At their heart, these two tendencies have a totally incompatible understanding of power: they have no common answer to the question, is the current distribution of power in Indian society a good thing or not? Since politics is essentially about power, this is the fundamental question for any political party, and this is also the fundamental question that divides progressives from conservatives and reactionaries. For this reason, it is a mistake to characterise AAP as either progressive or reactionary – at present, it is both. Contrary to what some (not least AAP’s leaders) have been arguing, this is not a good thing. It is one thing to not have a fully worked-out “ideology.” But, from the evidence that the rest of us have, since they have no agreement on the basic question of power, AAP’s members seem to have no collective, shared understanding on any issue at all– among themselves, leave alone for the outside world. If this is true, it is not surprising, for the party cannot develop any shared understanding without being forced to confront the basic internal contradiction at its heart. Instead, AAP seems to be relying on slogans and catchwords, since these can mean different things to different people. On the one hand this means that they have made an undoubtedly enormous contribution to opening space for discussion of basic needs and electoral reform.  But it also means that there is then no way to deal with reactionary and autocratic elements like Bharti. There are no shared norms of politics which they can be held to. Instead, the party lurches from knee jerk response to knee jerk response. The roller coaster is real, but no one is at the controls, and no one knows what the controls are.

A number of left-leaning intellectuals and activists have claimed that they need to join AAP precisely to ‘resolve’ this, in order to “swing” the party towards a consistently progressive position. This does not seem likely to happen. A political party is not a sports tournament that can be swung one way or the other. In this case, the backbone of the party – the people who manage membership, handle recruitment and publicity, and mobilise actions – include a disproportionate number of middle class and elite professionals. The eventual fate of AAP is going to be determined by this backbone, not by the statements of the leadership. It is not clear how such people will respond to hostile media campaigns. After all, the media is not going to attack AAP through reasoned political debate. It will attack, and has already started attacking, with the claim that it is a bunch of fools, maniacs, power hungry leaders and naive idealists. In short, it will rob the party of the halo of being “good” in the eyes of the elite. If the party had an internal shared understanding of challenging social power – one that would allow it to build up a coherent mass base and respond unitedly to elite disapproval – it could fend off such an attack quite easily, as so many of India’s political forces have done.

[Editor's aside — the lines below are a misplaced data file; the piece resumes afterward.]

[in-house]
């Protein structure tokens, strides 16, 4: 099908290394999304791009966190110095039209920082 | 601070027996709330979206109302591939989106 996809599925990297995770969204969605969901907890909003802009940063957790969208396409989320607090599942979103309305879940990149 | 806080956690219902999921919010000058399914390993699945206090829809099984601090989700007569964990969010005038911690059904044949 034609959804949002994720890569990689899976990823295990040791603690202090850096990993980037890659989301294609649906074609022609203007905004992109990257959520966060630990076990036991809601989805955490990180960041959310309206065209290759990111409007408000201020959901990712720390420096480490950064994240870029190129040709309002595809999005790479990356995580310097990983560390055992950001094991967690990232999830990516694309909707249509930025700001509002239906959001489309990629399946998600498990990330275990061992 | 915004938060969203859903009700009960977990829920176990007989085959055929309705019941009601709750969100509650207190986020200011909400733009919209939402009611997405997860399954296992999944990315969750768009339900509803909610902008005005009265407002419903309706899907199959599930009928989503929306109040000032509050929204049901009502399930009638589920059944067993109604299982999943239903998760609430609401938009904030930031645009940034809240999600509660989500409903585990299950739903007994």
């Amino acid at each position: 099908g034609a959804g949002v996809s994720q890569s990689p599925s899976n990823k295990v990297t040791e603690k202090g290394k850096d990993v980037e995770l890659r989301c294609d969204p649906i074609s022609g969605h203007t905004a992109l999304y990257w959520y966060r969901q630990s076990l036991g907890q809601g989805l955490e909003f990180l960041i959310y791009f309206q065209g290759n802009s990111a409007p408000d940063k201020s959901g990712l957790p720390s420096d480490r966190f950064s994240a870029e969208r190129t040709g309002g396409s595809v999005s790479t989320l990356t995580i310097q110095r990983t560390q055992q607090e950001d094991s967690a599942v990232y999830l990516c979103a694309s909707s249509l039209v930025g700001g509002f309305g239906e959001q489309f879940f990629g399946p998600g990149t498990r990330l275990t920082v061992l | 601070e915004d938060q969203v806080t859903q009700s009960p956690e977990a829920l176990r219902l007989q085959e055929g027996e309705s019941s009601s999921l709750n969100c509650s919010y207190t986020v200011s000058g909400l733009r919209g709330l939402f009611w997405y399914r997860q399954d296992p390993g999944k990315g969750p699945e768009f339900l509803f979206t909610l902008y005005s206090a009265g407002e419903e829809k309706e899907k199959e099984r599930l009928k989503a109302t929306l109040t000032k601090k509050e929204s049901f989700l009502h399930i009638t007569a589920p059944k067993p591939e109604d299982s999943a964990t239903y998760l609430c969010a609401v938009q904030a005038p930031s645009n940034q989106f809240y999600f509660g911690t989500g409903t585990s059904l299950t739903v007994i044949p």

But does it? And if it does not, what is going to happen to it? Is it going to swing rightwards (as certain indicators, such as the composition of its ‘economic policy committee’, already indicate it is)? Is it going to lose its key organisers? Is it going to split into multiple factions? People endorsing AAP, and rushing to join it, should think about these questions before they do so.

22 thoughts on “The English Media and AAP – Should One Rush to Endorse the Party: Shankar Gopalakrishnan”

  1. I think you may be mistaken in thinking that the “media” is a monolithic entity that has thought processes like this. Opinion pieces, blogs, and articles are mostly written by people who share their opinions devoid of any coherent consistent “plan” or “conspiracy”.


    1. I was referring to the mainstream media, not to general blogs / articles etc. (if that’s what you mean). Certainly there’s no consistent conspiracy, but there are broad tendencies which most media writers follow. That’s what this article refers too. These are a combination of the lines enforced by owners and editors and the general self-regulation produced by peer pressure, career interests and so on.


  2. Reading about the English media attacks on AAP, I was struck by a strange thought. The English media, both print and electronic, also regularly and continuously attacks both the Congress and the BJP. There are so many times that the English media has gone “berserk” (to borrow the author’s words) on both these mainstream parties, either on corruption or on communal charges. How come the author was not moved into writing lengthy pieces when the media attacked congress leaders on the 2G scam or the coal scam, or when it attacked BJP leaders on their riot mongering practices? Why is it characterized as a “ruling class media” for “attacking” AAP, when in fact it routinely criticizes all political parties for their respective wrongdoings?